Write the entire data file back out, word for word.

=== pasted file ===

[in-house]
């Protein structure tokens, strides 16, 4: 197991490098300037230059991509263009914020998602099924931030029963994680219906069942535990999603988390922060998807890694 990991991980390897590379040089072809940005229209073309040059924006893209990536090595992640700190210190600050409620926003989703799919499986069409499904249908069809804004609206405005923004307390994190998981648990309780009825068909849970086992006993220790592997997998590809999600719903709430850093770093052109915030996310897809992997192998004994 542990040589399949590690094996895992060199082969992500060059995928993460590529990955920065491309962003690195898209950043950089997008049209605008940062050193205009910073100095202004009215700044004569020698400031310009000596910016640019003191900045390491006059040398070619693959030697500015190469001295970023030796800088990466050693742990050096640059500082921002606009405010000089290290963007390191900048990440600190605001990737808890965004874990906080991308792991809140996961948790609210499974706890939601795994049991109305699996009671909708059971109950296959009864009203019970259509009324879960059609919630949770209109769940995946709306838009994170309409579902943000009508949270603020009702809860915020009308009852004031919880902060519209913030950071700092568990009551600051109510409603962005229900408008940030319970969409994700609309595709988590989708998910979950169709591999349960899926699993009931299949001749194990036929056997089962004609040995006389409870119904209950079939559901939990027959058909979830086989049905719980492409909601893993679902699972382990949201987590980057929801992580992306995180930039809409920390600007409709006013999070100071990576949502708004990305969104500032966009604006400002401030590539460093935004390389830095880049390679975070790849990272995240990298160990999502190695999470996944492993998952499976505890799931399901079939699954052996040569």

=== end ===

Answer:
[in-house]
């Protein structure tokens, strides 16, 4: 197991490098300037230059991509263009914020998602099924931030029963994680219906069942535990999603988390922060998807890694 990991991980390897590379040089072809940005229209073309040059924006893209990536090595992640700190210190600050409620926003989703799919499986069409499904249908069809804004609206405005923004307390994190998981648990309780009825068909849970086992006993220790592997997998590809999600719903709430850093770093052109915030996310897809992997192998004994 542990040589399949590690094996895992060199082969992500060059995928993460590529990955920065491309962003690195898209950043950089997008049209605008940062050193205009910073100095202004009215700044004569020698400031310009000596910016640019003191900045390491006059040398070619693959030697500015190469001295970023030796800088990466050693742990050096640059500082921002606009405010000089290290963007390191900048990440600190605001990737808890965004874990906080991308792991809140996961948790609210499974706890939601795994049991109305699996009671909708059971109950296959009864009203019970259509009324879960059609919630949770209109769940995946709306838009994170309409579902943000009508949270603020009702809860915020009308009852004031919880902060519209913030950071700092568990009551600051109510409603962005229900408008940030319970969409994700609309595709988590989708998910979950169709591999349960899926699993009931299949001749194990036929056997089962004609040995006389409870119904209950079939559901939990027959058909979830086989049905719980492409909601893993679902699972382990949201987590980057929801992580992306995180930039809409920390600007409709006013999070100071990576949502708004990305969104500032966009604006400002401030590539460093935004390389830095880049390679975070790849990272995240990298160990999502190695999470996944492993998952499976505890799931399901079939699954052996040569």